"I don't advocate kids coming out to their parents, because they are reliant on their parents for better or worse. And if their parents react badly, God forbid, that could complicate their lives to such a degree that it's not worth it if they can swing a few years of more stability," he says. "It's an unfortunate reality. I've talked to kids, too, whose parents have reacted wonderfully. So, there's no absolute. But I think kids have to assess it very carefully."

Has being openly gay in Hollywood affected Rapp at all, since there always seems to be such a stigma about image?

"I haven't experienced anything like that to my face, but I'm sure that it exists. I think a lot of it is unspoken and imagined and not really confronted and talked about. The assumption that everyone makes in Hollywood is that if you're gay you can't have a career and audiences won't respond to you, and people won't come out because that's the assumption," he says. "And people in casting don't even talk about it, because it is so believed to be true by so many people... anything a group of people believes to be true that's so unexamined, nobody wants to open the can of worms, because it's like Pandora's Box.

"When people like Rupert Everett become such a hit in My Best Friend's Wedding, I hope that contributes to a shaking up of that whole notion. I don't know if there are people in Hollywood who aren't casting me now because I'm so publicly out. I don't know and have no way of knowing. I do know there are plenty of casting directors calling me in for things, and they're not just small things," he says. "But, if people don't want to work with me because of this fact, I wouldn't want to work with them in the first place. I don't want to subject myself to that kind of bullshit. And if this means I'm not going to be a Hollywood star, there are worst things I can do with my life than not be a Hollywood star. I think I'm certainly assured some kind of career in theater. My work is varied enough so people can see I'm capable of doing all sorts of things. The fact of my identity outside of my work, if people are so narrow-minded that they can't see past it, that's their problem."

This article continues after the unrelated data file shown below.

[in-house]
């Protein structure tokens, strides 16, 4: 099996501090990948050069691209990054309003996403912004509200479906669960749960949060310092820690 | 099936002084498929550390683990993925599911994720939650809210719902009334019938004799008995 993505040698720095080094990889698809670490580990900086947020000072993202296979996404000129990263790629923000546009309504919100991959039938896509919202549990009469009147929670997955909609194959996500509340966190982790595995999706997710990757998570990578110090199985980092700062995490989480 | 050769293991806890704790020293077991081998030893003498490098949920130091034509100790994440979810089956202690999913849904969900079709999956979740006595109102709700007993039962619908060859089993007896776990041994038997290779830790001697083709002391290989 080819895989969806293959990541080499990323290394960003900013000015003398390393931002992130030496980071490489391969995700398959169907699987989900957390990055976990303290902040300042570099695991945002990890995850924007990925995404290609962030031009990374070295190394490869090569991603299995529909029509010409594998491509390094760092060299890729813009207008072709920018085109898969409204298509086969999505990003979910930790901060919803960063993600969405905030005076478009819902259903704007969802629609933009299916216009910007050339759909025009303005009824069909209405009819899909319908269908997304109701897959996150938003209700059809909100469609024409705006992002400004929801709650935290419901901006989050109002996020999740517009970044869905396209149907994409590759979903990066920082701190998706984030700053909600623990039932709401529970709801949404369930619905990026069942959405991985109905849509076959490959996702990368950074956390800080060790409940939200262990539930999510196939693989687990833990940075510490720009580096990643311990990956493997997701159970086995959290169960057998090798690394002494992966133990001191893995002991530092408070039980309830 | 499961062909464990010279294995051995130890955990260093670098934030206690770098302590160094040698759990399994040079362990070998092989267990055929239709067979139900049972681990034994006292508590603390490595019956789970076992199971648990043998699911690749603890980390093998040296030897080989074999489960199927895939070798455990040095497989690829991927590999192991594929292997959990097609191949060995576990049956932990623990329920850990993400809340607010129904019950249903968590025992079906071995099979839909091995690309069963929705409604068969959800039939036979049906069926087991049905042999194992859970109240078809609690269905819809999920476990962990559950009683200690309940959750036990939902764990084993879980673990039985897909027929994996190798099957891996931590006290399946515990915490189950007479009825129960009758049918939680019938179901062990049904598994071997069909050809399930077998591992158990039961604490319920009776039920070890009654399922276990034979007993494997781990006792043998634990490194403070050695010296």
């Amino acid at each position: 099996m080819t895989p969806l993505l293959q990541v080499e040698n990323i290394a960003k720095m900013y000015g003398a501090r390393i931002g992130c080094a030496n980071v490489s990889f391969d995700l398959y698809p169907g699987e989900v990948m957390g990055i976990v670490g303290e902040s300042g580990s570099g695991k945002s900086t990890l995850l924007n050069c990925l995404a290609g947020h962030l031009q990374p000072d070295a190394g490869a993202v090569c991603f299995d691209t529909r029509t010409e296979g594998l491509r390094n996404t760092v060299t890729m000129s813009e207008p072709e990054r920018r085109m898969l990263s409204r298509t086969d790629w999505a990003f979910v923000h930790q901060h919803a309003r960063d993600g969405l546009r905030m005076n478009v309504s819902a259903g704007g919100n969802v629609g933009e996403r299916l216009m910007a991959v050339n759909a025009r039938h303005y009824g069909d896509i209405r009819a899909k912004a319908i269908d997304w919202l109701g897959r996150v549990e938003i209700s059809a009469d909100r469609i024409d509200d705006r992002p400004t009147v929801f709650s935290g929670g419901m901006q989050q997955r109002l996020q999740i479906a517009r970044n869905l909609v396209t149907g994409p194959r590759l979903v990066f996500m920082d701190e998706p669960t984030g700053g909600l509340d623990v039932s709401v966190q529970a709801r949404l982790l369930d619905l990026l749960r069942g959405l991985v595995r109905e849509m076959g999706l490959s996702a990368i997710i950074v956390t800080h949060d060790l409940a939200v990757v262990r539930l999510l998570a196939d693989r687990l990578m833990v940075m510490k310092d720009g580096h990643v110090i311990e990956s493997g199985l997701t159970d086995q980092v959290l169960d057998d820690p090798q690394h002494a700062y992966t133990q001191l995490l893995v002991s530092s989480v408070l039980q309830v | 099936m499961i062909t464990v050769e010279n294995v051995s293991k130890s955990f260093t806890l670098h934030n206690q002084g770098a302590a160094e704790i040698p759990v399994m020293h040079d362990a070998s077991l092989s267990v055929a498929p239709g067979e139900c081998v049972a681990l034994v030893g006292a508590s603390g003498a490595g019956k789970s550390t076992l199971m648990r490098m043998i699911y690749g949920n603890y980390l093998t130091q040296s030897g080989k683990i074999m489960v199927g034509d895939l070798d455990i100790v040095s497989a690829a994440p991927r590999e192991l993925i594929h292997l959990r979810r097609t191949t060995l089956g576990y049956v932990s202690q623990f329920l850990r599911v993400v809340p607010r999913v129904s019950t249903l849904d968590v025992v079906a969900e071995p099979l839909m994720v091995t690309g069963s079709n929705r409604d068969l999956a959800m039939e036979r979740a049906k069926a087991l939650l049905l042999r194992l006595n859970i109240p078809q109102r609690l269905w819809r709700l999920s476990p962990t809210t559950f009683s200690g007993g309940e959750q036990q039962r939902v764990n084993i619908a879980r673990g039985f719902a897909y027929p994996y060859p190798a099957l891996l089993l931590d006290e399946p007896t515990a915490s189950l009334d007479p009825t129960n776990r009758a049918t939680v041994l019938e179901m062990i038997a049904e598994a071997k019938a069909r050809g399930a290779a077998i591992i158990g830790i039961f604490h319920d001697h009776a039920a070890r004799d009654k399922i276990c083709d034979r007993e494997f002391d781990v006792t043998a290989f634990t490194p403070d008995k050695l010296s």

Rapp has a few things on his plate for the future. David Searching is expected to have a small independent theatrical run in the fall, and Rapp is also working on developing a sitcom with a producer friend. He's also been writing a screenplay which he intends to make into a film.

But he's already accepted how his future career will stack up compared to Rent.

"I don't think anything will surpass it. It's so unique, so special and so extraordinary. I think it will always stand out as an extraordinary time in my life. I'll have other experiences that will be very special, some will be better in some ways and worse in some ways, but this is what it is and will be that forever," he says. "There's something about birth that can never be repeated. So many things were born in this experience, and all these friends that I've made. So many of us will go on to such great things, and to be able to witness my friends take off in that way and be part of their success. This experience is never again to be, which is fine because that's what it should be."


Rapp is willing to receive e-mail at Anthodeane@aol.com, but says he is overwhelmed by the amount of mail he receives and says to not take it personally if he can't respond. He will read it, though.


Oasis editor Jeff Walsh would love to hear your feedback at jeff@oasismag.com